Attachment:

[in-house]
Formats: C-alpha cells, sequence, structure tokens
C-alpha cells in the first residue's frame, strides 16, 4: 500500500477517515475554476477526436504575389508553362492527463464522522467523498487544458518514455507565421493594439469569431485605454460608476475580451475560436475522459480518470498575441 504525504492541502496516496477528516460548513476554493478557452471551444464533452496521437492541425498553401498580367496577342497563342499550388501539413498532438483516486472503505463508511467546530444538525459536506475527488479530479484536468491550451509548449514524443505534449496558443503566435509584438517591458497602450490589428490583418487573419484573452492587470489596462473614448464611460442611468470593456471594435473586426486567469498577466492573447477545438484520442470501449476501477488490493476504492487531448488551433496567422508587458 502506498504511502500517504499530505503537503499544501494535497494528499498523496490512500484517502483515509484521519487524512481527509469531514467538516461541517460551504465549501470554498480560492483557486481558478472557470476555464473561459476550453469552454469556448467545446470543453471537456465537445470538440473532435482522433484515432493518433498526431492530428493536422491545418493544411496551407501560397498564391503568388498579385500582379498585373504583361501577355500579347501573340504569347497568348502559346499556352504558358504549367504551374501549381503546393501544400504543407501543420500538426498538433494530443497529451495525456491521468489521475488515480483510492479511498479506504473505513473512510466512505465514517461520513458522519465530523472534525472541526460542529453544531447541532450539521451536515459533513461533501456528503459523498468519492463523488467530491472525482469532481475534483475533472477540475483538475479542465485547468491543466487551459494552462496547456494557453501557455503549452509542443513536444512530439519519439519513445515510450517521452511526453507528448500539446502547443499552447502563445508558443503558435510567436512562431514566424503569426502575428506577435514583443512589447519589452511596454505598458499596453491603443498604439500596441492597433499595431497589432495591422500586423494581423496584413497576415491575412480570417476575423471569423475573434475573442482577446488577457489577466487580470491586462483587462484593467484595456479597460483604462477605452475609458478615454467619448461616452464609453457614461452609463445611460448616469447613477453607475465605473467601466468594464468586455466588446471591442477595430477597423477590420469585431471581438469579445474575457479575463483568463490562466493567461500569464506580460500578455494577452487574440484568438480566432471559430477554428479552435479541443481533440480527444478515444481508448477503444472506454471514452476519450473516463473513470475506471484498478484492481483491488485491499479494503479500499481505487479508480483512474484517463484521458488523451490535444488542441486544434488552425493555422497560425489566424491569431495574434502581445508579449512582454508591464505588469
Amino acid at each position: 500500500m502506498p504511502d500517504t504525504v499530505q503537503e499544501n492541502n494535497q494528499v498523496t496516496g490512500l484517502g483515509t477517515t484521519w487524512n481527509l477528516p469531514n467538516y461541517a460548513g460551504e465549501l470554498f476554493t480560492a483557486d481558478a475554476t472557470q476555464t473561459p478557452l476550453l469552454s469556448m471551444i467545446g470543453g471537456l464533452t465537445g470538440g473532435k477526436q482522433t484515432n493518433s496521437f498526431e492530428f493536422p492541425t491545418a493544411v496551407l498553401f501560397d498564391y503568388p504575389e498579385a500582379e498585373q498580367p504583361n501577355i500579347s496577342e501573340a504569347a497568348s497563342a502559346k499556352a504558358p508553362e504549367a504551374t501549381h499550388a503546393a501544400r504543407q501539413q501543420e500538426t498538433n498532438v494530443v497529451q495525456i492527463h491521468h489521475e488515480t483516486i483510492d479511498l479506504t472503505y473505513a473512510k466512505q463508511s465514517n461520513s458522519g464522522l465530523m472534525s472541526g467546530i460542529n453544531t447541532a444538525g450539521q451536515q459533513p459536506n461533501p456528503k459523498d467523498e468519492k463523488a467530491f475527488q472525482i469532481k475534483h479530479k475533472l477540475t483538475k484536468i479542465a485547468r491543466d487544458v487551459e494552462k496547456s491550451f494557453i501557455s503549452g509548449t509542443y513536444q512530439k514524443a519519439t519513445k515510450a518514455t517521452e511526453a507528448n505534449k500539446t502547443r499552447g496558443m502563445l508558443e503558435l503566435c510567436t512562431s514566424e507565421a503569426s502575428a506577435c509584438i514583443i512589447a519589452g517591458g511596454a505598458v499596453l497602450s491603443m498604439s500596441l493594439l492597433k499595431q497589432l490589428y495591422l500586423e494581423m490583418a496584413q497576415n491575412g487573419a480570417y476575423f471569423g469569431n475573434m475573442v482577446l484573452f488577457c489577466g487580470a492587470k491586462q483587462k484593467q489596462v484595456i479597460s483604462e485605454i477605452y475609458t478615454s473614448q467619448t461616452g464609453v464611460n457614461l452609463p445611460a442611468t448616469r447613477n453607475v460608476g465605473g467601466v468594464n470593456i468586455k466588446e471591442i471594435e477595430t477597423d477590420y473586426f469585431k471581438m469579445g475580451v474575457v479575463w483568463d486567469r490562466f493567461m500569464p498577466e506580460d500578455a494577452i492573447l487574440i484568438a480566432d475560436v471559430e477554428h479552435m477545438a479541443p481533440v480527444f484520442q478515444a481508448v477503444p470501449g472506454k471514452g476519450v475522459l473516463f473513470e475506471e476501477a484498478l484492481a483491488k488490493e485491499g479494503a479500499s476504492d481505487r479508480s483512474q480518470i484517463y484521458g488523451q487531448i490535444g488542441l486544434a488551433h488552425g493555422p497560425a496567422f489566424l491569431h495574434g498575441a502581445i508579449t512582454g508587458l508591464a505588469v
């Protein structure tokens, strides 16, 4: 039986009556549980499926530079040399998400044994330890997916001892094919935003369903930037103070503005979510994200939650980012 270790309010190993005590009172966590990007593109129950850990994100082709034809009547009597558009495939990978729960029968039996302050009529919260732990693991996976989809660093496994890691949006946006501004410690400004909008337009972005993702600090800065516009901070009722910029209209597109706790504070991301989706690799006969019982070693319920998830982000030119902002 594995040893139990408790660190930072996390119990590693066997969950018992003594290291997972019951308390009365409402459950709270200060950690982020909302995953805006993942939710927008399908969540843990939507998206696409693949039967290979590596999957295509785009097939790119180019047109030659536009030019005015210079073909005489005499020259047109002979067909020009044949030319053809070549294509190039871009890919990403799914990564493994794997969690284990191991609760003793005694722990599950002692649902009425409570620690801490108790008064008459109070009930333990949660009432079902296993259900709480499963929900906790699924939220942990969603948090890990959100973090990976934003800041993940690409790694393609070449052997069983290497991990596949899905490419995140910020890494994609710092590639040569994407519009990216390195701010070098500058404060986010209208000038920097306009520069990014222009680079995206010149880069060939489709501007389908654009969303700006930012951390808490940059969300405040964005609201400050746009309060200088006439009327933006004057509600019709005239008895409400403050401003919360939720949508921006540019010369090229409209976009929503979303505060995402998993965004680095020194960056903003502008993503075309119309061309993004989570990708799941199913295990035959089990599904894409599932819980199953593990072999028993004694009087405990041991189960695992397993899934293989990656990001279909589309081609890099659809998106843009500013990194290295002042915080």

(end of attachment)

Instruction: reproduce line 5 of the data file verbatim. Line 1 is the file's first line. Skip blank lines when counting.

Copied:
């Protein structure tokens, strides 16, 4: 039986009556549980499926530079040399998400044994330890997916001892094919935003369903930037103070503005979510994200939650980012 270790309010190993005590009172966590990007593109129950850990994100082709034809009547009597558009495939990978729960029968039996302050009529919260732990693991996976989809660093496994890691949006946006501004410690400004909008337009972005993702600090800065516009901070009722910029209209597109706790504070991301989706690799006969019982070693319920998830982000030119902002 594995040893139990408790660190930072996390119990590693066997969950018992003594290291997972019951308390009365409402459950709270200060950690982020909302995953805006993942939710927008399908969540843990939507998206696409693949039967290979590596999957295509785009097939790119180019047109030659536009030019005015210079073909005489005499020259047109002979067909020009044949030319053809070549294509190039871009890919990403799914990564493994794997969690284990191991609760003793005694722990599950002692649902009425409570620690801490108790008064008459109070009930333990949660009432079902296993259900709480499963929900906790699924939220942990969603948090890990959100973090990976934003800041993940690409790694393609070449052997069983290497991990596949899905490419995140910020890494994609710092590639040569994407519009990216390195701010070098500058404060986010209208000038920097306009520069990014222009680079995206010149880069060939489709501007389908654009969303700006930012951390808490940059969300405040964005609201400050746009309060200088006439009327933006004057509600019709005239008895409400403050401003919360939720949508921006540019010369090229409209976009929503979303505060995402998993965004680095020194960056903003502008993503075309119309061309993004989570990708799941199913295990035959089990599904894409599932819980199953593990072999028993004694009087405990041991189960695992397993899934293989990656990001279909589309081609890099659809998106843009500013990194290295002042915080």